Saluti da Cortona, part III

An update from Cortona, Summer 2020.

I am able to walk from my house to the UGA Cortona campus where I work, usually without encountering another soul, using back streets and this pedestrian alley between the walls of two monasteries. In late May the alley was given its spring mowing by the Comune, which seemed like a good sign of increasing activity – with the DPCM of April 26, we are looking forward to “Phase II” of reopening after the lockdown.

Even though I am the only one working in the Severini School these days, I must follow all the new “anti-contagion protocols” for workplaces. Hence, every morning upon entering the building, I sanitize my hands and sign this register attesting that I took my temperature before leaving home and do not have a fever, nor am I experiencing any symptoms of COVID-19.

With the Phase II reopening, we are now allowed to leave our homes and walk about freely, although we are always required to wear a mask. On Sunday, May 17th, I went on a walk for the first time in two months.

  • Tuscans trapped at home have been busy cleaning up their fields. Everything from beautifully-stacked firewood…
  • … to beautifully laid-out gardens.
  • Local businesses that rely on tourism are suffering. The Locanda i Grifi at Torreone, a restaurant and hotel, seems neglected, and a sign in the door says it is for rent or sale.
  • The pool at the Locanda i Grifi. The hotel has not been reopened for the summer season.

Churches are still not allowed to hold public mass with attendants, but masked worshipers may now enter and pray individually during the day, after sanitizing their hands at the station outside the entrance. Like businesses, churches must designate a door for entry and a door for exit, so as to avoid scrums of people at the threshold. Most Catholic churches already have a wooden bussola (inner door) with the entry door traditionally on the right and the exit door on the left, so all that remains for the church to be compliant with the health regulations is to post the garish yellow signs instructing the faithful to use the doors in the manner in which they have always done. Another sign notifies the public that the regularly-performed masses are being broadcast on Facebook Live, so one can follow along from home.

Grocery stores still have strict limits on the number of people that may enter, so there is usually a line outside the Camucia Coop that stretches all the way down the arcade of the Girasole shopping center. It’s not as bad as it looks; since shoppers are maintaining 1,8 meters (about six feet) of distance between themselves, the line gets stretched out but moves quickly.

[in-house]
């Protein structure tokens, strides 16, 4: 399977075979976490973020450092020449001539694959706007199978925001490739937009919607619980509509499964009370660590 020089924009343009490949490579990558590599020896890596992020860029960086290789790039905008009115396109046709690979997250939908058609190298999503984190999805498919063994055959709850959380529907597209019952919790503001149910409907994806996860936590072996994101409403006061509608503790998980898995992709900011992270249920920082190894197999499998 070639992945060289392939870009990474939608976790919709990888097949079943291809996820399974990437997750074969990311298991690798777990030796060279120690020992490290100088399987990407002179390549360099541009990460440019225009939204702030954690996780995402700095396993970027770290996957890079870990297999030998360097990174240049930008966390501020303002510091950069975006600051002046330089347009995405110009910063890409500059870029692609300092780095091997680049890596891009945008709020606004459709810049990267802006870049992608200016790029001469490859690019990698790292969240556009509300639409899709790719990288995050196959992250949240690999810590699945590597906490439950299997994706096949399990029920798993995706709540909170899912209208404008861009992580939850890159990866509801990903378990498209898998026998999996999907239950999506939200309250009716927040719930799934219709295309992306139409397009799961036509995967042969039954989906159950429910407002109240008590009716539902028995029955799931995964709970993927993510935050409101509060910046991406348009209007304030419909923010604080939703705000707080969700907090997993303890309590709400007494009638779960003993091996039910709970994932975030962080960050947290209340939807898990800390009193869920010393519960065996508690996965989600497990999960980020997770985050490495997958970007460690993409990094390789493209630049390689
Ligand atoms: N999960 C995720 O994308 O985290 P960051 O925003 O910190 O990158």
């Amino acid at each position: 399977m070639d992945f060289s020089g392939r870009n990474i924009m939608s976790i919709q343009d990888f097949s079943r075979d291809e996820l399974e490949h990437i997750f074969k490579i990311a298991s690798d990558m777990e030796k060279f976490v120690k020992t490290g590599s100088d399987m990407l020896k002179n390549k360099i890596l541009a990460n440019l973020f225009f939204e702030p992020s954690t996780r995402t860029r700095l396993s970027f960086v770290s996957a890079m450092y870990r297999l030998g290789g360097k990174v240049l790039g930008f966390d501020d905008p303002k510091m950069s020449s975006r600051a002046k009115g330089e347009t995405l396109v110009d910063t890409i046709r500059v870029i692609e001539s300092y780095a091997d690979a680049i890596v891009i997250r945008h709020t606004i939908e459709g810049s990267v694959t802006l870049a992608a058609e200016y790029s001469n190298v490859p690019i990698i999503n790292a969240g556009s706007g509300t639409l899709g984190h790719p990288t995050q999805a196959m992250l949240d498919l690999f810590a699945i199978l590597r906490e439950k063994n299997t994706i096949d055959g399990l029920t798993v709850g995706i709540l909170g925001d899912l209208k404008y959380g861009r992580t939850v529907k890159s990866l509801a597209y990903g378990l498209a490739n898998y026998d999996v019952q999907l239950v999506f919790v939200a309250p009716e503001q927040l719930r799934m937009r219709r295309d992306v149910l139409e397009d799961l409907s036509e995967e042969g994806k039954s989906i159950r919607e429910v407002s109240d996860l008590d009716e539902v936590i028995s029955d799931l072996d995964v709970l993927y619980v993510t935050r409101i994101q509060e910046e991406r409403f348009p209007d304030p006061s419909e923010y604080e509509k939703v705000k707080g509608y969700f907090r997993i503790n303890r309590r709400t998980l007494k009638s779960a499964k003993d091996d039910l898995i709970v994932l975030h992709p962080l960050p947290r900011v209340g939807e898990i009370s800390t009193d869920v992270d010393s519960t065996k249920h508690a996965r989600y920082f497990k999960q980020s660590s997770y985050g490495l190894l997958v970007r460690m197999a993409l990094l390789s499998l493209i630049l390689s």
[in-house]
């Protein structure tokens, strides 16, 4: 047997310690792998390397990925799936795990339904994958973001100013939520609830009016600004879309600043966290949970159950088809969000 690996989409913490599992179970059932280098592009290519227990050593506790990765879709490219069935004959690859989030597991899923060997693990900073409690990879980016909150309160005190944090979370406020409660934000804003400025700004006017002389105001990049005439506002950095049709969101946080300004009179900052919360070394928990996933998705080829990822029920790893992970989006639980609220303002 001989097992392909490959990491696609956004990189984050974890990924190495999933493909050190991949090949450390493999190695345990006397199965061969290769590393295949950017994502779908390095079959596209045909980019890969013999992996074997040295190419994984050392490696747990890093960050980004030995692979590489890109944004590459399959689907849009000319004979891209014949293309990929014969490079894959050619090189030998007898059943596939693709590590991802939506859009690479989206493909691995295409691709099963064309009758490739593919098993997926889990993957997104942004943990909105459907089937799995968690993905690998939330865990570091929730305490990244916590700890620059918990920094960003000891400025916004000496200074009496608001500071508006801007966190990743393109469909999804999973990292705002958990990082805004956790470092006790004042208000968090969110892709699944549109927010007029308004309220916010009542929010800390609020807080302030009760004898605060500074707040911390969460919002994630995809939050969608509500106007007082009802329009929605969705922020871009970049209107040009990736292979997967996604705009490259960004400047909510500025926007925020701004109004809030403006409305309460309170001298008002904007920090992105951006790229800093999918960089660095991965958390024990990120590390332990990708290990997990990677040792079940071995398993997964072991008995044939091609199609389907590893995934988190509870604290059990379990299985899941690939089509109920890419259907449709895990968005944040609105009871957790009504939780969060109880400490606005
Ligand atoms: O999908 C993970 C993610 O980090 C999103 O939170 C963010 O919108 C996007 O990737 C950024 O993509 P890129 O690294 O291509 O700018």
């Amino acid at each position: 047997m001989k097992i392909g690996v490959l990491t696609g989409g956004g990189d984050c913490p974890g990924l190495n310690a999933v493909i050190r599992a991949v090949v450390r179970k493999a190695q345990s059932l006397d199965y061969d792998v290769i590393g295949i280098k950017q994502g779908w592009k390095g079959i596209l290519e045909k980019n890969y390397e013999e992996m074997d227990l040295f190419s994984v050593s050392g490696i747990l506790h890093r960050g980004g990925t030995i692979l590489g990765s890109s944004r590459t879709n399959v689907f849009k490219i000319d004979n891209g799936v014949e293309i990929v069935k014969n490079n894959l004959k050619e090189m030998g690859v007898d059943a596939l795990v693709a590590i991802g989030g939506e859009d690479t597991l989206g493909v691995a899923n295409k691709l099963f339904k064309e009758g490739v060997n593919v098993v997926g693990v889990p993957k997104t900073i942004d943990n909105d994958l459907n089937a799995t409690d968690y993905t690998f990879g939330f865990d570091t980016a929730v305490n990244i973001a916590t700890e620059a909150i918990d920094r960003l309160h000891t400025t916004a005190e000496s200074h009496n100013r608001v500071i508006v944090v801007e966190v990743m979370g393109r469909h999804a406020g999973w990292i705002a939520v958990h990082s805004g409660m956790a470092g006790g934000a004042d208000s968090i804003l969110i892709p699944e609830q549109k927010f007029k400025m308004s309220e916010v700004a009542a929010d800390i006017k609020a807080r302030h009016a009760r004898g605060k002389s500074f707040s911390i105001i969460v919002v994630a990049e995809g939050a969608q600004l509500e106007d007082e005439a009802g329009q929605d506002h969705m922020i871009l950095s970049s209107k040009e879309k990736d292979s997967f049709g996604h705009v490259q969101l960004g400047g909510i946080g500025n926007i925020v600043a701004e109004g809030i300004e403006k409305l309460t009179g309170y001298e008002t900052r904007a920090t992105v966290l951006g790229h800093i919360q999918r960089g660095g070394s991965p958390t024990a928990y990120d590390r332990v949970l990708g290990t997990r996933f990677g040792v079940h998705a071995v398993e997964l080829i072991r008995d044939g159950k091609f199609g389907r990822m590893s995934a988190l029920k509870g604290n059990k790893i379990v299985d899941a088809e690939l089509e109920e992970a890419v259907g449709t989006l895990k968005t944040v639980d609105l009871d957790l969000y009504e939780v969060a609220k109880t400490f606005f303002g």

June 2 is a big holiday in Italy, the Festa della Repubblica, analogous to the Fourth of July in the U.S. Normally Italians would make a “ponte” out of this day and its nearest weekend, and spend the three or four days out with their families and friends, dining and shopping and socializing. There are usually parades and speeches and public wreath-laying ceremonies on war monuments. This year, with Italy’s borders closed to foreign tourists, there are many fewer visitors in town. A few shops have bravely re-opened, but the cool, rainy weather isn’t helping the mood of resignation to what most are sure will be an unprofitable summer tourist season.

  • Far fewer people than normal during this holiday passeggiata hour.
  • Shops that have been closed for months are reopening.
  • A tourist taking a photo of a Cortona alley is now a rare sight.
  • Marco Molesini, behind his new plexiglas shield at the counter of his enoteca.
  • Bars and restaurants have been closed, but carry-out has allowed some of them to continue working.

A few days later, on June 6, the holiday is over and the weather has improved. Piazza life is picking up, although assembramenti (assemblies of multiple persons) are still prohibited.

A local grocery shop offers home delivery, and displays their growing collection of “Andrà tutto bene” drawings by children. The oft-used hashtag #andràtuttobene has been a rallying cry for Italians during the lockdown.

As part of Phase II, the outdoor markets are allowed to operate again. Cortona’s Saturday market on June 6 had fewer vendors than usual, perhaps because of spacing requirements.

The MAEC museum is open again, as well – good news for Cortona’s tourism. However, anti-contagion regulations to promote social distancing require the museum to mark one of its bathroom sinks off-limits, because it is too close to the other sink and two individuals standing side-by-side to wash their hands might pass the virus. These regulations are in the right spirit – of course measures must be taken to contain the spread of the disease – but I am sometimes overwhelmed by the absurdity of the physical manifestations of this spirit.

The best part of the reopening is being able to eat at Mario’s again! Because of the new spacing requirements for restaurants, his tiny trattoria of five tables is now reduced to three.

When the pool finally reopened at the end of June, little yellow flags had been placed in the lawn to demarcate the boundaries of umbrella-territories. One is only allowed inside the territory one has rented for oneself, and must walk in the narrow paths between the territories. Of course this is impossible to enforce, and little half-naked babies run about on the grass as usual, flags be damned.

A disturbing trend that I first noticed at the outdoor pool – hand-sanitizer is being watered down, probably to save money, possibly because the thick, gooey gel has a tendency to clog in the pump.

New anti-Coronavirus health regulations meet old, deeply-engrained Tuscan frugality: I suspect the hand sanitizer is being watered down, just like the dishsoap. My grandmother would approve.